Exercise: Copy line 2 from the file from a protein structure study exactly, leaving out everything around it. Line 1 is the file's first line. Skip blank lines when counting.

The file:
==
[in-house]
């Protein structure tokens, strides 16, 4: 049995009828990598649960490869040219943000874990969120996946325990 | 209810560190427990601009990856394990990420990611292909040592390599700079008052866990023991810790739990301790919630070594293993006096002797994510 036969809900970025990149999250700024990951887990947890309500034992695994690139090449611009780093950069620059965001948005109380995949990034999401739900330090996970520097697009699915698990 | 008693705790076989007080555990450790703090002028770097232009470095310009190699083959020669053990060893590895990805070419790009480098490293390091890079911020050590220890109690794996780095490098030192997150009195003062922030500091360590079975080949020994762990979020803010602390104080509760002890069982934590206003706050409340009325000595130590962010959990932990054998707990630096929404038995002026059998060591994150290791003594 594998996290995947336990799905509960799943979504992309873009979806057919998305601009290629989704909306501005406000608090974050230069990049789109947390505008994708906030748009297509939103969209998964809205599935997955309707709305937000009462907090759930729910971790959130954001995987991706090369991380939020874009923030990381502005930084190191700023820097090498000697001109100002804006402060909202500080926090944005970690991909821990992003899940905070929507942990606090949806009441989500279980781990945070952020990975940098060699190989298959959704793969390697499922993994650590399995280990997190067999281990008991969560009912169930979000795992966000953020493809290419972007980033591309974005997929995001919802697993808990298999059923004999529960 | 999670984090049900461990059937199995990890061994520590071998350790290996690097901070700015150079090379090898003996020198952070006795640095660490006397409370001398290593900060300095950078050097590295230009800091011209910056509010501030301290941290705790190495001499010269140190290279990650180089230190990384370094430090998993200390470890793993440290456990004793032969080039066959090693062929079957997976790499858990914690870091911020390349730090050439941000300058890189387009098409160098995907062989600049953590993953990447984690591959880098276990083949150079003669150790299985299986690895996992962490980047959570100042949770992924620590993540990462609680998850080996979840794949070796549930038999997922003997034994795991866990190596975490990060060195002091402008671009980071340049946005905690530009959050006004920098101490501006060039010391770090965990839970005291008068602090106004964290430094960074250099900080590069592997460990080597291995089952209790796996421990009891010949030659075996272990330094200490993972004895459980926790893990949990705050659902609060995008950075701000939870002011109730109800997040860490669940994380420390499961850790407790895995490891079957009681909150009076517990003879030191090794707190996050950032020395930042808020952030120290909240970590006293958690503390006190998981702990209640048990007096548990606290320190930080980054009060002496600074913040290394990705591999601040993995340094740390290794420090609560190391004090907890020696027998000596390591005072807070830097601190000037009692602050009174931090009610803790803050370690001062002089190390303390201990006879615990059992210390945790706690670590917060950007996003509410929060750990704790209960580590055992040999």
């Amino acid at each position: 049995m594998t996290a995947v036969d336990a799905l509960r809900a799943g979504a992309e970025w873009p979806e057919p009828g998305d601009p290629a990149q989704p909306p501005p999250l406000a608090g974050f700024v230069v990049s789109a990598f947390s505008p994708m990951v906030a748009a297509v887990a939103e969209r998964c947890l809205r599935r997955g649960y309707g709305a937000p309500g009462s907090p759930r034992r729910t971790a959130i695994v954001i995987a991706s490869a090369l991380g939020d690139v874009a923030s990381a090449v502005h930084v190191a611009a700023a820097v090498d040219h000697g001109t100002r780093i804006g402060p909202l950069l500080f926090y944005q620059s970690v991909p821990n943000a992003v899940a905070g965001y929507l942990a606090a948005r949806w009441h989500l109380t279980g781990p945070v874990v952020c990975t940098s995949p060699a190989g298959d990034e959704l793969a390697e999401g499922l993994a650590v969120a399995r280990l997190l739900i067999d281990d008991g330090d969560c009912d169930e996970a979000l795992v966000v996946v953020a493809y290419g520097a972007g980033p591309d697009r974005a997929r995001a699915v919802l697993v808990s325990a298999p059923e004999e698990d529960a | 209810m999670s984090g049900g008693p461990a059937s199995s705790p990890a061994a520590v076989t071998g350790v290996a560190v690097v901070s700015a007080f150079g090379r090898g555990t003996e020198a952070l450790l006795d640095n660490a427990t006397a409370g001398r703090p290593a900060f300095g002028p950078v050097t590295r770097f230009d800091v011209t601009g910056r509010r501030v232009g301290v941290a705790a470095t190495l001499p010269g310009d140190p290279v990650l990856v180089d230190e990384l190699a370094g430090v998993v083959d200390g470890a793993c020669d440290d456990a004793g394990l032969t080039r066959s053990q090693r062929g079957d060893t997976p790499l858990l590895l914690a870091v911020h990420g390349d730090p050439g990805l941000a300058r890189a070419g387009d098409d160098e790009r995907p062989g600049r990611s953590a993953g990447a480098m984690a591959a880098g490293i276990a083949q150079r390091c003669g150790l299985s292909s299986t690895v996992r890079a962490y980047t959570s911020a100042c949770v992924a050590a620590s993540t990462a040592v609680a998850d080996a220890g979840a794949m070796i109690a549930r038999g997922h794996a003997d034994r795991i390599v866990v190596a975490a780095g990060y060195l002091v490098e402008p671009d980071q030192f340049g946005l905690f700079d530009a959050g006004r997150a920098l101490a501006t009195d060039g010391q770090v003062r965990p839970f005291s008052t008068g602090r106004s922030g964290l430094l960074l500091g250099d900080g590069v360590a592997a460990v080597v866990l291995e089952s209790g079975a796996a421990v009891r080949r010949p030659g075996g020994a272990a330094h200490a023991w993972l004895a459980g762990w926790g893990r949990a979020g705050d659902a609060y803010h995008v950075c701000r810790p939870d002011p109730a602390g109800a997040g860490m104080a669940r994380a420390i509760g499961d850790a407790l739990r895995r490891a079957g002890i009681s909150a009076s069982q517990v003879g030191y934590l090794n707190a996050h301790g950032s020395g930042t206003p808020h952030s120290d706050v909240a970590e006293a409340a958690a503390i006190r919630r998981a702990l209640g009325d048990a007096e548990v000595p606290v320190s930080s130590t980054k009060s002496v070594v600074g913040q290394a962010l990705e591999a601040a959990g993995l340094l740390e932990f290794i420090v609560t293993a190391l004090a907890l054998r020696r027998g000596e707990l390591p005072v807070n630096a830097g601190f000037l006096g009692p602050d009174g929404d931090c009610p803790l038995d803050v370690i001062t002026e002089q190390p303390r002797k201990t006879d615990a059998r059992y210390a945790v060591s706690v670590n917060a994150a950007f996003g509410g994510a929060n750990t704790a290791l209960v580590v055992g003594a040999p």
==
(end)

């Protein structure tokens, strides 16, 4: 049995009828990598649960490869040219943000874990969120996946325990 | 209810560190427990601009990856394990990420990611292909040592390599700079008052866990023991810790739990301790919630070594293993006096002797994510 036969809900970025990149999250700024990951887990947890309500034992695994690139090449611009780093950069620059965001948005109380995949990034999401739900330090996970520097697009699915698990 | 008693705790076989007080555990450790703090002028770097232009470095310009190699083959020669053990060893590895990805070419790009480098490293390091890079911020050590220890109690794996780095490098030192997150009195003062922030500091360590079975080949020994762990979020803010602390104080509760002890069982934590206003706050409340009325000595130590962010959990932990054998707990630096929404038995002026059998060591994150290791003594 594998996290995947336990799905509960799943979504992309873009979806057919998305601009290629989704909306501005406000608090974050230069990049789109947390505008994708906030748009297509939103969209998964809205599935997955309707709305937000009462907090759930729910971790959130954001995987991706090369991380939020874009923030990381502005930084190191700023820097090498000697001109100002804006402060909202500080926090944005970690991909821990992003899940905070929507942990606090949806009441989500279980781990945070952020990975940098060699190989298959959704793969390697499922993994650590399995280990997190067999281990008991969560009912169930979000795992966000953020493809290419972007980033591309974005997929995001919802697993808990298999059923004999529960 | 999670984090049900461990059937199995990890061994520590071998350790290996690097901070700015150079090379090898003996020198952070006795640095660490006397409370001398290593900060300095950078050097590295230009800091011209910056509010501030301290941290705790190495001499010269140190290279990650180089230190990384370094430090998993200390470890793993440290456990004793032969080039066959090693062929079957997976790499858990914690870091911020390349730090050439941000300058890189387009098409160098995907062989600049953590993953990447984690591959880098276990083949150079003669150790299985299986690895996992962490980047959570100042949770992924620590993540990462609680998850080996979840794949070796549930038999997922003997034994795991866990190596975490990060060195002091402008671009980071340049946005905690530009959050006004920098101490501006060039010391770090965990839970005291008068602090106004964290430094960074250099900080590069592997460990080597291995089952209790796996421990009891010949030659075996272990330094200490993972004895459980926790893990949990705050659902609060995008950075701000939870002011109730109800997040860490669940994380420390499961850790407790895995490891079957009681909150009076517990003879030191090794707190996050950032020395930042808020952030120290909240970590006293958690503390006190998981702990209640048990007096548990606290320190930080980054009060002496600074913040290394990705591999601040993995340094740390290794420090609560190391004090907890020696027998000596390591005072807070830097601190000037009692602050009174931090009610803790803050370690001062002089190390303390201990006879615990059992210390945790706690670590917060950007996003509410929060750990704790209960580590055992040999």